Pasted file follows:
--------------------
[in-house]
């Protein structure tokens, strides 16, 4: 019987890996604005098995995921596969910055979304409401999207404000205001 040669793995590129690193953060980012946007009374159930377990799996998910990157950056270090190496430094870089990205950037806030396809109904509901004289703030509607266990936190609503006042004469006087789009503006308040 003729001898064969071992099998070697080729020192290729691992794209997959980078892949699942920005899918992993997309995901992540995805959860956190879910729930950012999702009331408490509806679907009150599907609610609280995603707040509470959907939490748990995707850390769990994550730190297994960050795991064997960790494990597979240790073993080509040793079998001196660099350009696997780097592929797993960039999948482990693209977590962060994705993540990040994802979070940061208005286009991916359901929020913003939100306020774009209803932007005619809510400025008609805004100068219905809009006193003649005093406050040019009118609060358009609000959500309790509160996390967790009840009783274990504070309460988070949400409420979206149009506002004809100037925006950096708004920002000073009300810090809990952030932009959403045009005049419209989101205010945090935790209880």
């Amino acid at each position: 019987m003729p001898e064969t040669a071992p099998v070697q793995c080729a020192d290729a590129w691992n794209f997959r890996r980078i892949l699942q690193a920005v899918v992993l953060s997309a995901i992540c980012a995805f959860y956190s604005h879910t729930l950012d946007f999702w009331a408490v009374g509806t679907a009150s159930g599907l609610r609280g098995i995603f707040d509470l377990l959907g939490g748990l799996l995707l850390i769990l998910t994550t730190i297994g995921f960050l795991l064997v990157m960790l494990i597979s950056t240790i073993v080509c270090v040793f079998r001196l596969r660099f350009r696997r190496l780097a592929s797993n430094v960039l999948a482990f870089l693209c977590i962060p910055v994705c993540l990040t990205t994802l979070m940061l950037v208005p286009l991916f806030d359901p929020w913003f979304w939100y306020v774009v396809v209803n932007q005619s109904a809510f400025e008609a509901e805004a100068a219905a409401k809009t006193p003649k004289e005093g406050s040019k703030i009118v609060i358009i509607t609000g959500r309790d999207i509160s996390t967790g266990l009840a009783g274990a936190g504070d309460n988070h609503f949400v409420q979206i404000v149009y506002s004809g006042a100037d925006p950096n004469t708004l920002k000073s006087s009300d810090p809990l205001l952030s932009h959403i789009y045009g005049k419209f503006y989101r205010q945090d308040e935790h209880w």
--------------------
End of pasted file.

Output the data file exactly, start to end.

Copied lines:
[in-house]
């Protein structure tokens, strides 16, 4: 019987890996604005098995995921596969910055979304409401999207404000205001 040669793995590129690193953060980012946007009374159930377990799996998910990157950056270090190496430094870089990205950037806030396809109904509901004289703030509607266990936190609503006042004469006087789009503006308040 003729001898064969071992099998070697080729020192290729691992794209997959980078892949699942920005899918992993997309995901992540995805959860956190879910729930950012999702009331408490509806679907009150599907609610609280995603707040509470959907939490748990995707850390769990994550730190297994960050795991064997960790494990597979240790073993080509040793079998001196660099350009696997780097592929797993960039999948482990693209977590962060994705993540990040994802979070940061208005286009991916359901929020913003939100306020774009209803932007005619809510400025008609805004100068219905809009006193003649005093406050040019009118609060358009609000959500309790509160996390967790009840009783274990504070309460988070949400409420979206149009506002004809100037925006950096708004920002000073009300810090809990952030932009959403045009005049419209989101205010945090935790209880």
């Amino acid at each position: 019987m003729p001898e064969t040669a071992p099998v070697q793995c080729a020192d290729a590129w691992n794209f997959r890996r980078i892949l699942q690193a920005v899918v992993l953060s997309a995901i992540c980012a995805f959860y956190s604005h879910t729930l950012d946007f999702w009331a408490v009374g509806t679907a009150s159930g599907l609610r609280g098995i995603f707040d509470l377990l959907g939490g748990l799996l995707l850390i769990l998910t994550t730190i297994g995921f960050l795991l064997v990157m960790l494990i597979s950056t240790i073993v080509c270090v040793f079998r001196l596969r660099f350009r696997r190496l780097a592929s797993n430094v960039l999948a482990f870089l693209c977590i962060p910055v994705c993540l990040t990205t994802l979070m940061l950037v208005p286009l991916f806030d359901p929020w913003f979304w939100y306020v774009v396809v209803n932007q005619s109904a809510f400025e008609a509901e805004a100068a219905a409401k809009t006193p003649k004289e005093g406050s040019k703030i009118v609060i358009i509607t609000g959500r309790d999207i509160s996390t967790g266990l009840a009783g274990a936190g504070d309460n988070h609503f949400v409420q979206i404000v149009y506002s004809g006042a100037d925006p950096n004469t708004l920002k000073s006087s009300d810090p809990l205001l952030s932009h959403i789009y045009g005049k419209f503006y989101r205010q945090d308040e935790h209880w």